Various Flowforms | Living Water | Research | Case Studies | Landscape | Agriculture | Contact | Home 


Living Water Flowforms
Unit 4 /3 Fern Place
Phone: 61 2 6685 5417




Japan Flowform Work Shop with Taruna 7 project

I left Brisbane Airport on the 15th of June at 8:30 am and arrived at 10:30 pm in Sapporo the main city of Hokkaido the major northern Island at 10:30pm. Destined for Hibiki Nomura the Steiner teacher training College near Date City. A truly amazing place with a dormant Volcano just a couple of  klms away, rich black soil that grows cow grass to a metre high.
Konomi runs “Windy Hill” Biodynamic farm where I  stayed with the woofers , more than comfortable in my little room, with plenty of good food & great hospitality. This was truly an amazing experience running a Flowform workshop & building a Taruna 7 water feature, which ran into a good size pond still under construction.

The w/shop was for 2 weeks of 5 hrs/day so we attempted to follow right through to concrete FFms from plaster casts. Starting with clay shapes that we trial with water, this is a series of trials & errors, until the Lemniscate appears. Even then this is but a start to a good FFm. Following that, is a plaster casts of the clay shape, drying, sealing, applying release, then casting in concrete.

This was far more than I had expected to accomplish within the short period of 10 days, & I was rather horrified when Yoshimi (our interpreter) said the 22 students where all looking forward to seeing their FFms working on the new pond at the conclusion of the w/shop. “Ah ! Is this possible” said I, WOW have we got some work to do.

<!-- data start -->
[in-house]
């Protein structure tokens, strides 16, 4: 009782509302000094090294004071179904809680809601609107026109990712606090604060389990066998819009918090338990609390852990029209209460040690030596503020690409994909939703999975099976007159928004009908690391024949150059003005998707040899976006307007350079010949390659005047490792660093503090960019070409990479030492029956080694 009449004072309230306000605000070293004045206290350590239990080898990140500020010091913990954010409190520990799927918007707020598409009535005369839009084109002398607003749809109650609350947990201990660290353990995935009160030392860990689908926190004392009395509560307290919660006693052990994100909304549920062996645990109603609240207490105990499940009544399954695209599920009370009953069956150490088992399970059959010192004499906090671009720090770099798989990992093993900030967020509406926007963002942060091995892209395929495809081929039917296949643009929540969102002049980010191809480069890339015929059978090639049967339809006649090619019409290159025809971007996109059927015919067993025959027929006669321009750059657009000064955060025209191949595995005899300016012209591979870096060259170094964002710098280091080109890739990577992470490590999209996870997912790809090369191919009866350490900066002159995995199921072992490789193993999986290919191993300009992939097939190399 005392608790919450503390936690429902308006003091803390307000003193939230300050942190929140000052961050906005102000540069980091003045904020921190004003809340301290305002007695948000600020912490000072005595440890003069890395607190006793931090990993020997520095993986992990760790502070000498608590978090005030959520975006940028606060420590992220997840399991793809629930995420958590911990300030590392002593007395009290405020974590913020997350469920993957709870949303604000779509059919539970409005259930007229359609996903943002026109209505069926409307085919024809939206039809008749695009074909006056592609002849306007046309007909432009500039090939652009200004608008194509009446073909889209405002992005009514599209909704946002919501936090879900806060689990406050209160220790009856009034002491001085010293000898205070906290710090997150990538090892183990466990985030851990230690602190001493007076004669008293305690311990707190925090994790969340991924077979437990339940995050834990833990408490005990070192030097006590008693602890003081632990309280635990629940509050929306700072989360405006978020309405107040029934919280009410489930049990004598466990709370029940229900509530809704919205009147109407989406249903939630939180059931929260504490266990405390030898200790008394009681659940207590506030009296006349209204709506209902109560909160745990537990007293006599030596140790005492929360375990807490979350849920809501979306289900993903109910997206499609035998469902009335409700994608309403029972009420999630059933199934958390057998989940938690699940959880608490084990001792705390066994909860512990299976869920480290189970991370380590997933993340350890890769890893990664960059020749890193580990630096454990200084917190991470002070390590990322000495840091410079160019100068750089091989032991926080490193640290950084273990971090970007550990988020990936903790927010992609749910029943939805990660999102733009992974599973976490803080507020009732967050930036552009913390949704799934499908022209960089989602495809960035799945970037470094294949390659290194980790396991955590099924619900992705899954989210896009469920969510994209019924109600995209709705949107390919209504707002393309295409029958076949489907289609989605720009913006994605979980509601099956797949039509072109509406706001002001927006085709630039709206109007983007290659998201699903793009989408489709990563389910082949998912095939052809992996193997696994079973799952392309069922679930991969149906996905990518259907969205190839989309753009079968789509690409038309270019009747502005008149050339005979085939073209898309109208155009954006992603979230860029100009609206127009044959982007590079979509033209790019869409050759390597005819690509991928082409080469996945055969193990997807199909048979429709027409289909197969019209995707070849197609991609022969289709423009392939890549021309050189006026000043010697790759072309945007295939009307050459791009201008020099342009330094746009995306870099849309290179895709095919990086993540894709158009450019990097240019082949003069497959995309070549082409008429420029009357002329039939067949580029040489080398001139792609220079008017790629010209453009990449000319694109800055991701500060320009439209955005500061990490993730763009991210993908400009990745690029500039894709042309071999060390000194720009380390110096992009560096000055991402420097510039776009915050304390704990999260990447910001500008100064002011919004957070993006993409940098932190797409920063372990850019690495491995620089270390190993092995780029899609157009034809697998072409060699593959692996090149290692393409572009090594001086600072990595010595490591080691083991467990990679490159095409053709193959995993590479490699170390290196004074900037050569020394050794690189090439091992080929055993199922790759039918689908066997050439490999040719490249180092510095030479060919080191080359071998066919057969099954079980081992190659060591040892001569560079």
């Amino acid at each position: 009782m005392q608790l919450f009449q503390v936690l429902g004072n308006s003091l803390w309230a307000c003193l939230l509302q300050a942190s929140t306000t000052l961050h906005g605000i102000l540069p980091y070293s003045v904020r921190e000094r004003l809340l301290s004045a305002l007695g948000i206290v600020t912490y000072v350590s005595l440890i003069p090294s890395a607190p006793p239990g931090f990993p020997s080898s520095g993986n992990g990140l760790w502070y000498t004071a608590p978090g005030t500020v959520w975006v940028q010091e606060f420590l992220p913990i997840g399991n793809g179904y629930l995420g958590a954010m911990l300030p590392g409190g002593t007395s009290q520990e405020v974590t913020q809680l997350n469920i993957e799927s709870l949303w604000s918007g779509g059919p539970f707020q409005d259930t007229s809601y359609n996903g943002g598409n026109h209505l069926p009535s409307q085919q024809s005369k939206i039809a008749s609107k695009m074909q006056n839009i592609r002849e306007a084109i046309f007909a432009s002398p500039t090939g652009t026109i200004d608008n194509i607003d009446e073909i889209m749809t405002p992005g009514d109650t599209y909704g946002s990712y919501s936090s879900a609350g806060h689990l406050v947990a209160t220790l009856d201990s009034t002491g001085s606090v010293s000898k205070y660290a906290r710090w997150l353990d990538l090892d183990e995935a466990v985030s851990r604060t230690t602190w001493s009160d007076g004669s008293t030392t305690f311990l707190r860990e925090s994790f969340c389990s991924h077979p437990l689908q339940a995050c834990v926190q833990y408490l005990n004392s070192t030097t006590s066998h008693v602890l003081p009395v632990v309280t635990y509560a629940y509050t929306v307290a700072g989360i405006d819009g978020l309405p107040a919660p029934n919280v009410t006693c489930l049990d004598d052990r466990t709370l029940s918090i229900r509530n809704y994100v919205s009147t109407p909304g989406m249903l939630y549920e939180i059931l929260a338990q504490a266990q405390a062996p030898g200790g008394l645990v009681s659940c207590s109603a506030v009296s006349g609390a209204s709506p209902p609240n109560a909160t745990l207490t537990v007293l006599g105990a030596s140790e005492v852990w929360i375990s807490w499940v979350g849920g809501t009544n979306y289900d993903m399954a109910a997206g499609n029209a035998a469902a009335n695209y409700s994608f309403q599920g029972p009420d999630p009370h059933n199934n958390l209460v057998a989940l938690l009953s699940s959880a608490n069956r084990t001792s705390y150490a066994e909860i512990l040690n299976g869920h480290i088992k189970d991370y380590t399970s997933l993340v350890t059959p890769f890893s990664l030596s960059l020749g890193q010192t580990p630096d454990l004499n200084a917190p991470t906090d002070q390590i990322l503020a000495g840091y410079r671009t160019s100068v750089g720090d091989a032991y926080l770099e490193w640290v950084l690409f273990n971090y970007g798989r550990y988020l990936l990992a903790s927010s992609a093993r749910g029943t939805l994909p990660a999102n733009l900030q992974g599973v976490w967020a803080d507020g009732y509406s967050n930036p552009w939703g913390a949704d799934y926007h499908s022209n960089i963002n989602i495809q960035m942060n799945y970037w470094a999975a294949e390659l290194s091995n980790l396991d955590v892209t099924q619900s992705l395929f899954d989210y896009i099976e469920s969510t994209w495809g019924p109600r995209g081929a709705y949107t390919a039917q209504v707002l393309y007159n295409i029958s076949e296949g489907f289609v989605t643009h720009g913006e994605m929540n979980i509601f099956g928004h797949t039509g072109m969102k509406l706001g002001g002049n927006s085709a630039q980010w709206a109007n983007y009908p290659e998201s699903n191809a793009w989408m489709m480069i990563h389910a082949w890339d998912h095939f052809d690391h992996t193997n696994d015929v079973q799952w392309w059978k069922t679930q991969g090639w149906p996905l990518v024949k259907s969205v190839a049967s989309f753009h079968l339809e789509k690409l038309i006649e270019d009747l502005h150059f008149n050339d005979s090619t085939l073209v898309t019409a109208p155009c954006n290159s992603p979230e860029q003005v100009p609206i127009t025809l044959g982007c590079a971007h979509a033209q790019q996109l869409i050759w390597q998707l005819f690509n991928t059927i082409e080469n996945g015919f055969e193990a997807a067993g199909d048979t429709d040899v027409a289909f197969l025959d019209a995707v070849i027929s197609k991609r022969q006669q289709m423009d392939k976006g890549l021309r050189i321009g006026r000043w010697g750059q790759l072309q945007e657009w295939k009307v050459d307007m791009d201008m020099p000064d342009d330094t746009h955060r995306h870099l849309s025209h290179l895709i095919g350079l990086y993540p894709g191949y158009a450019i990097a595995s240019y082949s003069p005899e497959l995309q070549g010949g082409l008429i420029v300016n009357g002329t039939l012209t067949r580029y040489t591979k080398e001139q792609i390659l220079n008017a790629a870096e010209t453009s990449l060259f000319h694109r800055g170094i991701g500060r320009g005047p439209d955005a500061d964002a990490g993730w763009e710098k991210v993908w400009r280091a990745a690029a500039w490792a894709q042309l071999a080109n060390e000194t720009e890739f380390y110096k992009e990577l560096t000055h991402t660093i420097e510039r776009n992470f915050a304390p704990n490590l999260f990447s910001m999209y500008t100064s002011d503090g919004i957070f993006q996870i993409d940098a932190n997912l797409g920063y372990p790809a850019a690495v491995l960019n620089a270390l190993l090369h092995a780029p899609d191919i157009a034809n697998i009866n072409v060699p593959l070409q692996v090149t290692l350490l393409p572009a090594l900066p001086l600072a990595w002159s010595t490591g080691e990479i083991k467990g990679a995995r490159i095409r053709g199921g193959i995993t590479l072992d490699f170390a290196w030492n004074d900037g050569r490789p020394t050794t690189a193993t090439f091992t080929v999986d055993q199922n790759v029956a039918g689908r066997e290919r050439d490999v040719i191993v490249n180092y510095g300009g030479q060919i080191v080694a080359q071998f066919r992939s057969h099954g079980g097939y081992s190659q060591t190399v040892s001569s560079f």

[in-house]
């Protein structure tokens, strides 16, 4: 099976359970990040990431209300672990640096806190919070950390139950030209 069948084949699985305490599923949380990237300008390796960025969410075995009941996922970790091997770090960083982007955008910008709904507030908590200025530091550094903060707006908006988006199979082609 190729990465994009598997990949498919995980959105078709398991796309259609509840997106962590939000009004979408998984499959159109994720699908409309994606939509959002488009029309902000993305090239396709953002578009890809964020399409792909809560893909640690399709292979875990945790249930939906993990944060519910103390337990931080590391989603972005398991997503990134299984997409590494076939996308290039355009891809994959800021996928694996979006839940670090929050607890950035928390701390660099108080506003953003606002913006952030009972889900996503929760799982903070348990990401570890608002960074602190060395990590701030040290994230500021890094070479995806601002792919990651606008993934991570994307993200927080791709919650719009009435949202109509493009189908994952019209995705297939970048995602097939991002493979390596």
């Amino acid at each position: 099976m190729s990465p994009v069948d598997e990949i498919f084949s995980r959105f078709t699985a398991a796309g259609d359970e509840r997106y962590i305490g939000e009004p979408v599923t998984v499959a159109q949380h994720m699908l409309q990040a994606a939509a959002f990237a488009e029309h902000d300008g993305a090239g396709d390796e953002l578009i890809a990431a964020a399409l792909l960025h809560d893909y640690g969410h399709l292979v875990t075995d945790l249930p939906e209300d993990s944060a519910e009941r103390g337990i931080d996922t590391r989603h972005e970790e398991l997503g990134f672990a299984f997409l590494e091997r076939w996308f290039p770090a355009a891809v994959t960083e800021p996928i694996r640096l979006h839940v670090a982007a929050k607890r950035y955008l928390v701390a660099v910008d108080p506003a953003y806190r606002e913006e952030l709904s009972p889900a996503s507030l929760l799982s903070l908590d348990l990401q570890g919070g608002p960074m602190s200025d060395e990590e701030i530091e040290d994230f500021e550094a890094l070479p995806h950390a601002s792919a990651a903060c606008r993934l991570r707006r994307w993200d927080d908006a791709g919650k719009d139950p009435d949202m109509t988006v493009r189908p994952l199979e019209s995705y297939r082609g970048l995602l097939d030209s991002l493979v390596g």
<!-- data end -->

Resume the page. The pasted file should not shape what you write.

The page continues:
We commenced with most of the first 2 days lecturing on water & Flowforms, power point slide show, and lengthy disscussions on the creation of FFms. Mid after noon on the second day we started on the clay & boy, these guys where keen. I was constantly on the go, attending to all the questions. Unfortunately the materials list had not been totally fulfilled so I found myself furiously making clay tools for each of the 22 students, whilst rushing around attending many queries & showing people how to work with clay.

Amazing people they where too, so diligent & helpful, nothing was ever too much trouble & to witness the way they work together and help each other was truly an education.
The crows are quite a bit bigger than the Australian version and very inquisitive, to the point where we had to cover our work every night to keep the crows out. By the early stages of the second week it was becoming apparent that we were running out of time, so I asked the art class teacher “Toyo” if he could spare them from a lesson or 2 “Yes of course” came the reply, so more hours where crammed in to the day in an attempt to complete the forms.

Meanwhile I was laying bricks after 4.00pm till dark, about 8pm, for the Taruna 7.